In just one location at Sa Capelleta in Ibiza's Old Town you will find an archaeological site dating from Punic, Roman and Islamic times.
Just outside of the Necropolis del Puig des Molins is a secondary archaeological site. Smaller but extremely interesting the Sa Capelleta interpretive centre depicts the use of one plot of land by three distinct populations of Ibiza over a period of many centuries, it is packed with information and is definitely worthy of a visit.
Entering Sa Capelleta is a strange experience, housed in what looks like a garage, surrounded by restaurants, shops and houses going about their everyday business, is an archaeological site which has turned back the clock on one plot of land and exposed its historical heritage dating back to the 4th century BC. Visitors walk in on the ground level onto a metal walkway that surrounds the excavated remains below. Information boards and display cases explain to visitors what they are seeing and show off artefacts recovered at the site and models and diagrams of how the site would have looked in each of the 3 stages of its occupation.
Initially from the 4th to 2nd century BC, this site housed a Punic shrine. Houses of the gods were common to that period and it has been deduced that the one at this site was built adjacent to the road which ran from the main town (Dalt Vila) to the grave site (the Necropolis) and was used as a place of worship. Objects associated with the shrines from this period such as carvings, statues and oil burners, and other pieces of these findings are on display around the walls.
The next use of the site was as a roman burial ground from the 2nd to 3rd century AD. 41 graves have been discovered here, built in and around the remains of the Punic Shrine, about 29 of them were intact and you can see several of them open but protected by thick sheets of glass. Visitors can look down upon the skeleton remains in their graves as well as several burial artefacts.
The third use of this site was as an Islamic suburb from the 11th to 13th century. A street from the suburb has been uncovered as well as two clear doorways standing beside it and well pits descending down into the ground. Standing on the upper deck you can get a clear picture of what this small section of the town may have looked like, a model of an Islamic home as it would have looked at the time helps you to picture the scene, as does the placement of furniture and crockery in the uncovered ‘rooms’. Two cesspits adjacent to the town were also uncovered which amazingly still held information on the dietary habits of these people from 800 years ago!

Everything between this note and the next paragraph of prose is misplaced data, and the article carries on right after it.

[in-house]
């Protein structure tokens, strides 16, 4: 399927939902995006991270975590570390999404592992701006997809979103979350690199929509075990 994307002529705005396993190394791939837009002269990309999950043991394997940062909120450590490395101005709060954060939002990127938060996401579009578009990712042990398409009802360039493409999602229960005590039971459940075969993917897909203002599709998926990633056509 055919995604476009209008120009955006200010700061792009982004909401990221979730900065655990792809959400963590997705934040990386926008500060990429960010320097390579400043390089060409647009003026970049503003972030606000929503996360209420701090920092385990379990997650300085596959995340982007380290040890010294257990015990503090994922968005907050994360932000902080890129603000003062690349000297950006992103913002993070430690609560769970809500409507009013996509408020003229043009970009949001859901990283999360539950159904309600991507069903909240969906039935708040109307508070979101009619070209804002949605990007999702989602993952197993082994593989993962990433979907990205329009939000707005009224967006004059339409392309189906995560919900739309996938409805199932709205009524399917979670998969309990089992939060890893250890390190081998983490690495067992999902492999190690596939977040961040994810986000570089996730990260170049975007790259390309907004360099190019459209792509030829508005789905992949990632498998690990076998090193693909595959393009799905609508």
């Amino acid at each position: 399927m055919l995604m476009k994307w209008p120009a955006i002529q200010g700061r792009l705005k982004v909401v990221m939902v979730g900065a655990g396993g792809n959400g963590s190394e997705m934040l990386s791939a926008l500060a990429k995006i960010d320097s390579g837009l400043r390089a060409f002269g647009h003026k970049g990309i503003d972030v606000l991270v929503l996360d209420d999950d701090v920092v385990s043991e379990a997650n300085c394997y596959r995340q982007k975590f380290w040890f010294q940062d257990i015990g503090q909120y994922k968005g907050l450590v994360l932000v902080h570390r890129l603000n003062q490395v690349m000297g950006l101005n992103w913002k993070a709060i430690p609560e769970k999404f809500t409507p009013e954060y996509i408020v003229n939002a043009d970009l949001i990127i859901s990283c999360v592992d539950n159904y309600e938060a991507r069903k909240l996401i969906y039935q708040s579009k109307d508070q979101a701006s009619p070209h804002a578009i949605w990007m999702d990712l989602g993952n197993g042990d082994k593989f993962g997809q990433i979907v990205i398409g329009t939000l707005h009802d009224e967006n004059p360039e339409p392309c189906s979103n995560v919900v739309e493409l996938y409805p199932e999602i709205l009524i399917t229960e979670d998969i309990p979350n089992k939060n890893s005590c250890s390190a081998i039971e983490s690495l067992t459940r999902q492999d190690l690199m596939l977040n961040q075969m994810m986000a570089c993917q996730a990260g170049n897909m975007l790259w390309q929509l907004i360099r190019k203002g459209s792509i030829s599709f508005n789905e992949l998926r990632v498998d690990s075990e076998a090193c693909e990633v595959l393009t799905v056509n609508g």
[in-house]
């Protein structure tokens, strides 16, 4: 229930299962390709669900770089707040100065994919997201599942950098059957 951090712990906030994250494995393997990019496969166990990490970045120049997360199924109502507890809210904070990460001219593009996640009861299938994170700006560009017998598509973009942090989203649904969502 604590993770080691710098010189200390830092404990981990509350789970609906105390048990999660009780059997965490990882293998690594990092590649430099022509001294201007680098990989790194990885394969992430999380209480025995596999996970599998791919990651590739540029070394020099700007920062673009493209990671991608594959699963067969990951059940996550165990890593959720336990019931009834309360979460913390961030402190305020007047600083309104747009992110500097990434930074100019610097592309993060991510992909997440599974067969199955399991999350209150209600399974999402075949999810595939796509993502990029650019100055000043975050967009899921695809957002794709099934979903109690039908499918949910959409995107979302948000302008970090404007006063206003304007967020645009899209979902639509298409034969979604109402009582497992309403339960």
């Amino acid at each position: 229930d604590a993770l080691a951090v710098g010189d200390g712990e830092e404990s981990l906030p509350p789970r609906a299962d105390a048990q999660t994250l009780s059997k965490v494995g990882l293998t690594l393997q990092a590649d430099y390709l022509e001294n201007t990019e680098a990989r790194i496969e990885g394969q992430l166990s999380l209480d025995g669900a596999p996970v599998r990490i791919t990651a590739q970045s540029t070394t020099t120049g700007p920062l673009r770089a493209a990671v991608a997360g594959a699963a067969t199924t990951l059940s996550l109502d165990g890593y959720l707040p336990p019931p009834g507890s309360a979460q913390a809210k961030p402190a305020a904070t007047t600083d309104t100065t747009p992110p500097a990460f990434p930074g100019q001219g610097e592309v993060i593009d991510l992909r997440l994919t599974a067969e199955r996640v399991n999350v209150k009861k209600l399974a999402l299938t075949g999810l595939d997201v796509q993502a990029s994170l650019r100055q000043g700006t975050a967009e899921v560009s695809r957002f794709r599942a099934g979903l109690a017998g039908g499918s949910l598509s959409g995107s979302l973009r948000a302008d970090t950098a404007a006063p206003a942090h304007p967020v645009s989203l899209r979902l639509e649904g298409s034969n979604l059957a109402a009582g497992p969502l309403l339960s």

An extremely interesting part of Sa Capelleta is the section that allows you to see how one era fits on top of another. Levels are marked into the wall of the excavation showing you 6 different levels of ground use like ice pack in a glacier showing different ice ages over time. There is a layer of the dirt accumulated over the last 500 years, below lies the abandoned Islamic village marked by the tiles that would have made up the roofs of the buildings, below that is the floor then foundation level of the village, below again the roman graves undiscovered in Islamic times and below that the bedrock of the graves themselves.
You can descend from the walkway above and walk around the ruins themselves, stand on the Islamic street, step through the doorways of the houses, peer down into the wells and roman graves, and touch the stones of the Punic shrine. Sa Capelleta is a fascinating glimpse, a slice through the history of one plot, on one street of Ibiza town. Well worth a visit.
You can find the centre easily, it is only 2 minutes walk from the Necropolis; walk along Via Romana to the southern edge of the Necropolis grounds, right onto Joan Planells road and then left onto Sa Capelleta road.
The site is free to enter and the upper walkway is buggy and wheelchair friendly although you will not be able to descend to the level of the excavation. There are no toilets on site.
Opening hours are:
May to September, Monday to Friday from 10:30 to 14:00 and again 18:00 to 20:00, and on a Saturday from 10:30 to 14:00.
October to April, Monday to Friday from 10:00 to 14:00 and again from 17:00 to 19:00, and on a Saturday from 10:00 to 14:00.
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